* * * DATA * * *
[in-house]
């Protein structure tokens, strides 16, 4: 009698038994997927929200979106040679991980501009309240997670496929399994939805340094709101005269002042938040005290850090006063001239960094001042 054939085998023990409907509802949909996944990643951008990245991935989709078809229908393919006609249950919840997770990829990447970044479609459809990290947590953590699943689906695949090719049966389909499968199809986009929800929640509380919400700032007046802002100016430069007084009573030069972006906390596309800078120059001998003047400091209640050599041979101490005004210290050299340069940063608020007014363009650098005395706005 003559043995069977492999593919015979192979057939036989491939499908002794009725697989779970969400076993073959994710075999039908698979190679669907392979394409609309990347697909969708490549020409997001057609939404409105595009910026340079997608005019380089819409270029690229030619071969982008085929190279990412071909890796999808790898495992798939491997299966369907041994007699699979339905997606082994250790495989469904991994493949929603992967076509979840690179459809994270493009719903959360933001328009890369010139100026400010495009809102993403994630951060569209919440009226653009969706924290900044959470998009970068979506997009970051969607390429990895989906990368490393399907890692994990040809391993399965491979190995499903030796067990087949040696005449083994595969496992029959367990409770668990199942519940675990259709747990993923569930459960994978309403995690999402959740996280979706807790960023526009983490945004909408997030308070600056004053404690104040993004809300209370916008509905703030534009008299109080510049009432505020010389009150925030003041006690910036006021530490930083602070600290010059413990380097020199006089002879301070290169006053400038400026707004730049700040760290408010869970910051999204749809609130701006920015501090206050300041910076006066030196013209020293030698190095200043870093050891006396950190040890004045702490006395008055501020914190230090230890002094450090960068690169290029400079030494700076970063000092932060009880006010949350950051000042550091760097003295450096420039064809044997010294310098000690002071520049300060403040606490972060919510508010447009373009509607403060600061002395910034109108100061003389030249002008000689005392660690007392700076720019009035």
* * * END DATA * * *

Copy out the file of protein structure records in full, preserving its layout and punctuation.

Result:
[in-house]
């Protein structure tokens, strides 16, 4: 009698038994997927929200979106040679991980501009309240997670496929399994939805340094709101005269002042938040005290850090006063001239960094001042 054939085998023990409907509802949909996944990643951008990245991935989709078809229908393919006609249950919840997770990829990447970044479609459809990290947590953590699943689906695949090719049966389909499968199809986009929800929640509380919400700032007046802002100016430069007084009573030069972006906390596309800078120059001998003047400091209640050599041979101490005004210290050299340069940063608020007014363009650098005395706005 003559043995069977492999593919015979192979057939036989491939499908002794009725697989779970969400076993073959994710075999039908698979190679669907392979394409609309990347697909969708490549020409997001057609939404409105595009910026340079997608005019380089819409270029690229030619071969982008085929190279990412071909890796999808790898495992798939491997299966369907041994007699699979339905997606082994250790495989469904991994493949929603992967076509979840690179459809994270493009719903959360933001328009890369010139100026400010495009809102993403994630951060569209919440009226653009969706924290900044959470998009970068979506997009970051969607390429990895989906990368490393399907890692994990040809391993399965491979190995499903030796067990087949040696005449083994595969496992029959367990409770668990199942519940675990259709747990993923569930459960994978309403995690999402959740996280979706807790960023526009983490945004909408997030308070600056004053404690104040993004809300209370916008509905703030534009008299109080510049009432505020010389009150925030003041006690910036006021530490930083602070600290010059413990380097020199006089002879301070290169006053400038400026707004730049700040760290408010869970910051999204749809609130701006920015501090206050300041910076006066030196013209020293030698190095200043870093050891006396950190040890004045702490006395008055501020914190230090230890002094450090960068690169290029400079030494700076970063000092932060009880006010949350950051000042550091760097003295450096420039064809044997010294310098000690002071520049300060403040606490972060919510508010447009373009509607403060600061002395910034109108100061003389030249002008000689005392660690007392700076720019009035």